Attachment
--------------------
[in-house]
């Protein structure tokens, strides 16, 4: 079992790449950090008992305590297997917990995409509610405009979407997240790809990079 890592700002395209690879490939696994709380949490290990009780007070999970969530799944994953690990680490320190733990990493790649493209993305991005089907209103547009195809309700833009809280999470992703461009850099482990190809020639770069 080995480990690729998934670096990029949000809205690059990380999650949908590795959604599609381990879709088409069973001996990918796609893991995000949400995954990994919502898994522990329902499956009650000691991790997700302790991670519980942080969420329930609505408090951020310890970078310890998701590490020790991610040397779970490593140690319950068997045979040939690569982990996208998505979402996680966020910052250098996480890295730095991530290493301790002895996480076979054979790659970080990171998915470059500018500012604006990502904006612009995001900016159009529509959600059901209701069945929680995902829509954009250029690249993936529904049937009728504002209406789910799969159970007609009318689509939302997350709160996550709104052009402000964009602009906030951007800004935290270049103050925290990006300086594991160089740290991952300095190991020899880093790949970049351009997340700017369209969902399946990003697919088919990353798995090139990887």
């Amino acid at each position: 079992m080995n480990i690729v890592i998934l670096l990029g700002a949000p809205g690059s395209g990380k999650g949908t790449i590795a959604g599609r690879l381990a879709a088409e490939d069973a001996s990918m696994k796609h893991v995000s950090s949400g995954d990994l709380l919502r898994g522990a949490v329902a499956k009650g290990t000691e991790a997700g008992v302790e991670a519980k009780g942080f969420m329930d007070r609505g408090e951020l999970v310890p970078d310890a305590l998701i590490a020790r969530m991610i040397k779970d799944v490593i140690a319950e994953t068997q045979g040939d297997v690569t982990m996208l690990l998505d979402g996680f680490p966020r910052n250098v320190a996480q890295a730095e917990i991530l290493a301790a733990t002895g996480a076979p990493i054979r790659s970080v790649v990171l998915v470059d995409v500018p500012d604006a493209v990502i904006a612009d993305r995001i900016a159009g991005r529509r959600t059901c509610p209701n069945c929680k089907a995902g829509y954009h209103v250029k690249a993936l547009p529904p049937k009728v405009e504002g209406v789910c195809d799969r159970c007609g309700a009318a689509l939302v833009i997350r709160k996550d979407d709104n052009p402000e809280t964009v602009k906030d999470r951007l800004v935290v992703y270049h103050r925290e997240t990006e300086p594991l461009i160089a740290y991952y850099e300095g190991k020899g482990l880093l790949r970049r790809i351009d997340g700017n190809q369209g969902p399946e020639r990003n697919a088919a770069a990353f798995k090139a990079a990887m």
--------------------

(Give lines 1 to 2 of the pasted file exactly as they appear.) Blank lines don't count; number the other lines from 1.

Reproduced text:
[in-house]
């Protein structure tokens, strides 16, 4: 079992790449950090008992305590297997917990995409509610405009979407997240790809990079 890592700002395209690879490939696994709380949490290990009780007070999970969530799944994953690990680490320190733990990493790649493209993305991005089907209103547009195809309700833009809280999470992703461009850099482990190809020639770069 080995480990690729998934670096990029949000809205690059990380999650949908590795959604599609381990879709088409069973001996990918796609893991995000949400995954990994919502898994522990329902499956009650000691991790997700302790991670519980942080969420329930609505408090951020310890970078310890998701590490020790991610040397779970490593140690319950068997045979040939690569982990996208998505979402996680966020910052250098996480890295730095991530290493301790002895996480076979054979790659970080990171998915470059500018500012604006990502904006612009995001900016159009529509959600059901209701069945929680995902829509954009250029690249993936529904049937009728504002209406789910799969159970007609009318689509939302997350709160996550709104052009402000964009602009906030951007800004935290270049103050925290990006300086594991160089740290991952300095190991020899880093790949970049351009997340700017369209969902399946990003697919088919990353798995090139990887």